Have you ever enjoyed the buzz of taking photos, only to find your highlights bleached out, with the subtle dark tones all gone muddy? Sadly I have.
What’s the problem? Digital sensors and film emulsions often can’t cope with the dynamic range of the scene in front of you – the contrast between light and dark tones is just too great. It’s easy to forget that film and sensors are less adaptable than the human eye. Unlike a camera, our eyes can move around, scanning for interesting details. And as they move, the pupils expand and contract, responding to dark and light tones in the scene.
It’s useful to have a feel for the dynamic range of the equipment and materials you use. I find it easiest to think in light stops, with each stop doubling or halving the brightness level. Photographic printing paper has a range of approximately 6 stops, a computer monitor up to 9 stops. Black and white film has a range of 10 to 12 stops and a modern sensor up to 15 stops. With the ability of the pupils to expand and contract, our eyes can cope with a dynamic range of more than 20 stops. Knowing the limitations of your materials and kit, you can then learn to work within them.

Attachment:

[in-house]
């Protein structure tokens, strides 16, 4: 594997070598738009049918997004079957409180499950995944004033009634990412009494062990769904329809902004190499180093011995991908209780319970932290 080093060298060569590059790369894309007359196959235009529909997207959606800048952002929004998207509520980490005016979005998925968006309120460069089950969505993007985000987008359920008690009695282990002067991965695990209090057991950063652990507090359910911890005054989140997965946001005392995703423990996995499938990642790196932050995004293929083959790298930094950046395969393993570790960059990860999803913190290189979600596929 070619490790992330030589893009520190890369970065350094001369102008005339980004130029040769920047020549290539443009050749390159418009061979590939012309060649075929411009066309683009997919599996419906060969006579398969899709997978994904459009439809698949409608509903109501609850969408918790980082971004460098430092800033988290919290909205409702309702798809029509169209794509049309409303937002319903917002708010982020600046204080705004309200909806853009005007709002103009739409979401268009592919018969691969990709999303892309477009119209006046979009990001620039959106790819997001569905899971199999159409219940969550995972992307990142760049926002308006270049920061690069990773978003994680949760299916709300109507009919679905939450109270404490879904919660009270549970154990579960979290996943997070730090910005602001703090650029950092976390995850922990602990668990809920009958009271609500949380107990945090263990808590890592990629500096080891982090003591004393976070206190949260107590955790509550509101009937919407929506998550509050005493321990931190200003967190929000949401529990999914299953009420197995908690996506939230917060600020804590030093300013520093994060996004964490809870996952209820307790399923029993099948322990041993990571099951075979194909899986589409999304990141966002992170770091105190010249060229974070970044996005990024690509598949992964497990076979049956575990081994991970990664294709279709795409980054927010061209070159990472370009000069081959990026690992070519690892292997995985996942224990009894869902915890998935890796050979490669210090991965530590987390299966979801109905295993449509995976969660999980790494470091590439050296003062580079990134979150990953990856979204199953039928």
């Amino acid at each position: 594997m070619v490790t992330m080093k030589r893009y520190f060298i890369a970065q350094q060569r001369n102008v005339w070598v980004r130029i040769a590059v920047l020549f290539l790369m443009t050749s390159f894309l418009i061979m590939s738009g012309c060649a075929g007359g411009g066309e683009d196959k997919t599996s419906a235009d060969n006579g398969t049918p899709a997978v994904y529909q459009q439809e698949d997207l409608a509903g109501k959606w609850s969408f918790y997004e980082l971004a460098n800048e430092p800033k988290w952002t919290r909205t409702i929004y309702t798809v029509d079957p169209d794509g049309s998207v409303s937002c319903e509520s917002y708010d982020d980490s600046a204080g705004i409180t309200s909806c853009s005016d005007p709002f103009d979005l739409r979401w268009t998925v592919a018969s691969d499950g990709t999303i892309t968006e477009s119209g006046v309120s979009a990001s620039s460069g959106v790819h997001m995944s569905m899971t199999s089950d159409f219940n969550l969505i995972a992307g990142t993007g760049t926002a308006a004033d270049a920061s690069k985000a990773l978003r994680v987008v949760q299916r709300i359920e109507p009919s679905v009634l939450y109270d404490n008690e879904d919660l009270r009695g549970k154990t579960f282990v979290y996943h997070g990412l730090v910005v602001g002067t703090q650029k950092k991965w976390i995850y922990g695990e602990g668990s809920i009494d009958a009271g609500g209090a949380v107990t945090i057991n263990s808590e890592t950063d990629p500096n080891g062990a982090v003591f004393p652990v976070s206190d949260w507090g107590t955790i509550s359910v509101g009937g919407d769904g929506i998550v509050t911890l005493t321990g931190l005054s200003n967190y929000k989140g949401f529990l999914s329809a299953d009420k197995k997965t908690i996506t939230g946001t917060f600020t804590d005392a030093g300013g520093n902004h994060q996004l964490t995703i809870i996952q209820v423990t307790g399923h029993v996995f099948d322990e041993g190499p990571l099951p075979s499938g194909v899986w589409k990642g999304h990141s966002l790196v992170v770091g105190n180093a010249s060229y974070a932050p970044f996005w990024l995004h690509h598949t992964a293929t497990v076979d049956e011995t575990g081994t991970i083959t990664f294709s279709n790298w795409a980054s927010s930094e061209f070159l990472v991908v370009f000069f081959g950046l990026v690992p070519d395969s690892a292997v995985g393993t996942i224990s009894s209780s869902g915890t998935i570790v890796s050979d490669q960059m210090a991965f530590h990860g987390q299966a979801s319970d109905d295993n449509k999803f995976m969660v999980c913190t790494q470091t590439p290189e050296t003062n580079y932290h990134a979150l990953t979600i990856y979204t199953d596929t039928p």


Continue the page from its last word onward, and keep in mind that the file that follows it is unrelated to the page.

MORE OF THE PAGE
Taking pictures of Noodles at the Sun and 13 Cantons pub in Soho, my main challenge was the contrast between the black door, the sunlight coming through the frosted glass and the reflected light on the table. Wanting to maintain detail in Noodles’ coat and the cushion he was lying on, I made sure they were correctly exposed, letting the darkest and brightest areas take care of themselves. Afterwards, some detail in the frosted glass was recovered using Photoshop’s burning in tool. Alternatively I could have lowered the contrast in the scene at the time of taking the portrait – by using bounced flash or a reflector, for example.
If you’d like to share your experience or offer advice on coping with high contrast subjects, I look forward to hearing from you.